Governing the Commons: a tale of two fisheries

Salmon fishing with large loop nets by Native Americans

In a previous post, I touched on an archaeological dig in British Columbia, Canada, that is chronicled in a series of articles in the Pacific Standard magazine.The dig concerned how a tribe of hunter-gatherers transitioned to a settled life based on fishing a salmon-rich river.

The tribe’s families staked out and took private possession of various fishing locations along the river. Those spots were handed down to succeeding generations. Variations in fishing spots meant some families could amass more surplus food and thereby gain economic and social power. The system allowed for inequality but was stable as long as everyone had a minimum level of salmon.

The topic of fisheries arose again while I was recently reading Elinor Ostrom’s work, Governing the Commons. (See previous posts here and here.) Ostrom describes an inland fishery in Alanya, Turkey. In the early 1970s, times were bleak for Alanya. Unrestrained fishing led to conflict among fishermen. Competition to use the better, more productive fishing spots raised the costs and uncertainty for all fishermen.

The Alanya fishermen joined together to create a simple but clever system to insure clarity, fairness, and the continued viability of their fishery. They drew up lists of those who were allowed to fish the area, the named locations where they could fish, and the type of equipment allowed. Each September, the eligible fishermen drew lots to determine at which named location they would start the fishing season.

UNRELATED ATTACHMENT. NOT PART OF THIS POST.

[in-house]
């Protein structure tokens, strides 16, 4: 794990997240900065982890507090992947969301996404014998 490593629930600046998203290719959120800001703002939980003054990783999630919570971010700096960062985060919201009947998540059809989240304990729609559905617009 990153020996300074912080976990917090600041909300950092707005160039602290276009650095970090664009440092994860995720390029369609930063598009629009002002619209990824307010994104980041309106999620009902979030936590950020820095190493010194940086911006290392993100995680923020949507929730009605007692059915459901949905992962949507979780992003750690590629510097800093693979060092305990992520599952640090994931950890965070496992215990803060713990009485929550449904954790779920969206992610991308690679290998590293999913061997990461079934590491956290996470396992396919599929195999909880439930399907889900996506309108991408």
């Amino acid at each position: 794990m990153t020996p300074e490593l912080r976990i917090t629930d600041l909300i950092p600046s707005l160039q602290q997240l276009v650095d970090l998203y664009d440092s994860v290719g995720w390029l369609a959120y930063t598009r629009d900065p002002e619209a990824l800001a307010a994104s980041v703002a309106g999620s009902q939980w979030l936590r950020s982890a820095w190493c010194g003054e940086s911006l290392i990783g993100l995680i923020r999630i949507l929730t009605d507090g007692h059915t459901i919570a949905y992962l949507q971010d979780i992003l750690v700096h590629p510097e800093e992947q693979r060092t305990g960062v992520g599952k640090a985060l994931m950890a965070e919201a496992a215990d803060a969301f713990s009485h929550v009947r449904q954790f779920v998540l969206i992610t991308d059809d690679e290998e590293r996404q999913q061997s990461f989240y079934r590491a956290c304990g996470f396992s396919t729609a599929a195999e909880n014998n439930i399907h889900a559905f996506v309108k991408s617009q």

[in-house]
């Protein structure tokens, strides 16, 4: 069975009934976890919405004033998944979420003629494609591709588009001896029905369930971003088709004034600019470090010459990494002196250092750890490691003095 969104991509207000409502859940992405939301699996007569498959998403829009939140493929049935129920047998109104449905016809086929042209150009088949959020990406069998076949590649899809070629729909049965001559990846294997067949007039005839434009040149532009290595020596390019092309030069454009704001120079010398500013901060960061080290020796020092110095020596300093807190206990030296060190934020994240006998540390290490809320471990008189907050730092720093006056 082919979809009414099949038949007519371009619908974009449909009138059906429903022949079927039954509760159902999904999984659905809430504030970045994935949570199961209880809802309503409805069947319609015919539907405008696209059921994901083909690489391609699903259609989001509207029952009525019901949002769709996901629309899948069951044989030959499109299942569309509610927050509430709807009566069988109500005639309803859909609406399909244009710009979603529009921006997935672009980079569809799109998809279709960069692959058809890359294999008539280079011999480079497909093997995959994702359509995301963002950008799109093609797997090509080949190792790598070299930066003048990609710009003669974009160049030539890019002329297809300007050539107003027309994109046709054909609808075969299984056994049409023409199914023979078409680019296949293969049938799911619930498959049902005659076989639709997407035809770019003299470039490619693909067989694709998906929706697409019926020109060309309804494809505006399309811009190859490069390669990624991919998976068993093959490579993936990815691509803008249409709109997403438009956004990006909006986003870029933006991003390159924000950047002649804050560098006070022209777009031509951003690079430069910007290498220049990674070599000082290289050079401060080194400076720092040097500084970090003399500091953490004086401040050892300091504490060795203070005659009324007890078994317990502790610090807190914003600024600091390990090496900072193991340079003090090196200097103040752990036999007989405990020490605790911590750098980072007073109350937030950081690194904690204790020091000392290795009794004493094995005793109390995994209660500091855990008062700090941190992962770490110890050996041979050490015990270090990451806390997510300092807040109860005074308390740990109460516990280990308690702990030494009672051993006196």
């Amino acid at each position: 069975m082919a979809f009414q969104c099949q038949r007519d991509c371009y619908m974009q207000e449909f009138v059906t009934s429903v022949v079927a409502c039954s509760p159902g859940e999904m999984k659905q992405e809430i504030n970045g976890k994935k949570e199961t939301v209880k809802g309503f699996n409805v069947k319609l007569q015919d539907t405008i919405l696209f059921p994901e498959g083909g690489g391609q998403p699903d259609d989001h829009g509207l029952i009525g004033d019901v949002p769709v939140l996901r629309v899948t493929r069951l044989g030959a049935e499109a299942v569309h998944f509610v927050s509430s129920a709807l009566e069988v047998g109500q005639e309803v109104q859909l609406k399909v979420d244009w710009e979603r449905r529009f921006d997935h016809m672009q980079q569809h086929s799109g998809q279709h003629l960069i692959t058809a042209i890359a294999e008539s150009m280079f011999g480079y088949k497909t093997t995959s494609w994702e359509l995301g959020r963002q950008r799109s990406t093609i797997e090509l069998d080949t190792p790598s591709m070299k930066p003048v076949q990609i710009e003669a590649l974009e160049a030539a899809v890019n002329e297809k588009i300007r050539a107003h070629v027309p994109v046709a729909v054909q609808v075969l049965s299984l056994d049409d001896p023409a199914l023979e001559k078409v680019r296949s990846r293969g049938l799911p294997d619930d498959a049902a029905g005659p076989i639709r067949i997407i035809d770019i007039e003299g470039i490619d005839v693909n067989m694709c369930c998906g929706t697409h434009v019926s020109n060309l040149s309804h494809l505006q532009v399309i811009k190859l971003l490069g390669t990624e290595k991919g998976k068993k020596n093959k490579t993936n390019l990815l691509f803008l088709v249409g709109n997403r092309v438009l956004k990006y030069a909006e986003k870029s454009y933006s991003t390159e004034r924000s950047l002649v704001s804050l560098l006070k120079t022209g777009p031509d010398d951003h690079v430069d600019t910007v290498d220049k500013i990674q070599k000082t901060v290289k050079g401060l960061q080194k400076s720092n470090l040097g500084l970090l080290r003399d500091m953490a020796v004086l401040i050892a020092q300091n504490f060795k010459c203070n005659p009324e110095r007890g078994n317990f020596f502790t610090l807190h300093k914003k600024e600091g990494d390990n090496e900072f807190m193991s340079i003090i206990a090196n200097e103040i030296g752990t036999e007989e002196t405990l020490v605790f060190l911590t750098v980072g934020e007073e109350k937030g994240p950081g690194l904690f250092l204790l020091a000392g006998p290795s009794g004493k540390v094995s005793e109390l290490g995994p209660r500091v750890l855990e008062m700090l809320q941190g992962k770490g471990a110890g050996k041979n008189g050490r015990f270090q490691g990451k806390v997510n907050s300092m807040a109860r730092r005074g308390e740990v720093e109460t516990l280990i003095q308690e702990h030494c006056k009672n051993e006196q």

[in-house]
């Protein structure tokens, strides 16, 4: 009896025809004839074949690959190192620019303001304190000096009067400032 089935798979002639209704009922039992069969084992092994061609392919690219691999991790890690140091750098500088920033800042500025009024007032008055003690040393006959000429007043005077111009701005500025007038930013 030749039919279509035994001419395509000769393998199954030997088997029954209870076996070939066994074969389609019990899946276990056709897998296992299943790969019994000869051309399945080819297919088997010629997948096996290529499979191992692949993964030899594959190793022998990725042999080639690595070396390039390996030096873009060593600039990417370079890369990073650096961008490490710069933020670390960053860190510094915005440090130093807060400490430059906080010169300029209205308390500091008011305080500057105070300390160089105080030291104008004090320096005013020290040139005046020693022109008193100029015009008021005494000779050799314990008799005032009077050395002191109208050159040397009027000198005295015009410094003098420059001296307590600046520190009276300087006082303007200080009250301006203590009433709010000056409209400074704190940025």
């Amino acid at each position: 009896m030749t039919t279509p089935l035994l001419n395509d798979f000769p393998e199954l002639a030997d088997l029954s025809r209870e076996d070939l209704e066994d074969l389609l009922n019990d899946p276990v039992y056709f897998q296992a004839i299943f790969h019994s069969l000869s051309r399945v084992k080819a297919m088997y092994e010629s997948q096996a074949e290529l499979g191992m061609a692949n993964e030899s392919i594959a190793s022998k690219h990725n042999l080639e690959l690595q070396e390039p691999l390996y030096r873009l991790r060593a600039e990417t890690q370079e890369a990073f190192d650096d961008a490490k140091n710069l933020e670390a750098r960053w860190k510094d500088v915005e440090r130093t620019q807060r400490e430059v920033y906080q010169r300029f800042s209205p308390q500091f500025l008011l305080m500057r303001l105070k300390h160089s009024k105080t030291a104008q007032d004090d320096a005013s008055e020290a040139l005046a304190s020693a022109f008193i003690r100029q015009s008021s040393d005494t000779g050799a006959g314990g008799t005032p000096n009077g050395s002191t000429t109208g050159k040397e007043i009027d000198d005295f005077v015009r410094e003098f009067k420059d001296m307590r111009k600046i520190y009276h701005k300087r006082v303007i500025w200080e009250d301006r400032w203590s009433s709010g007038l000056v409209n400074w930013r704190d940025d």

Each day from September through January, all the fishermen rotated one spot east, to match the migration of the fish and to give everyone a fair chance at each named location. Come January, they reverse the direction of rotation.

I wonder what the B.C. archeological dig would look like if the hunter-gathers had settled into a communal rotation system among the fishing spots, instead of a private-property arrangement. Would their community have lasted longer, even down to today? Would their artifacts from architecture or art or mythology reflect more concerning about fairness and sustainability rather than clan wealth and status?

And why didn’t they develop a more communal system, given their recent history as a hunter-gatherer group where equality of resources helped ensure the survival of the troupe?

Purely speculative questions, I realize, but still important questions for the design of public systems and the use of public resources.

(Governing the Commons and other books mentioned in this blog are available in the bookstore.)

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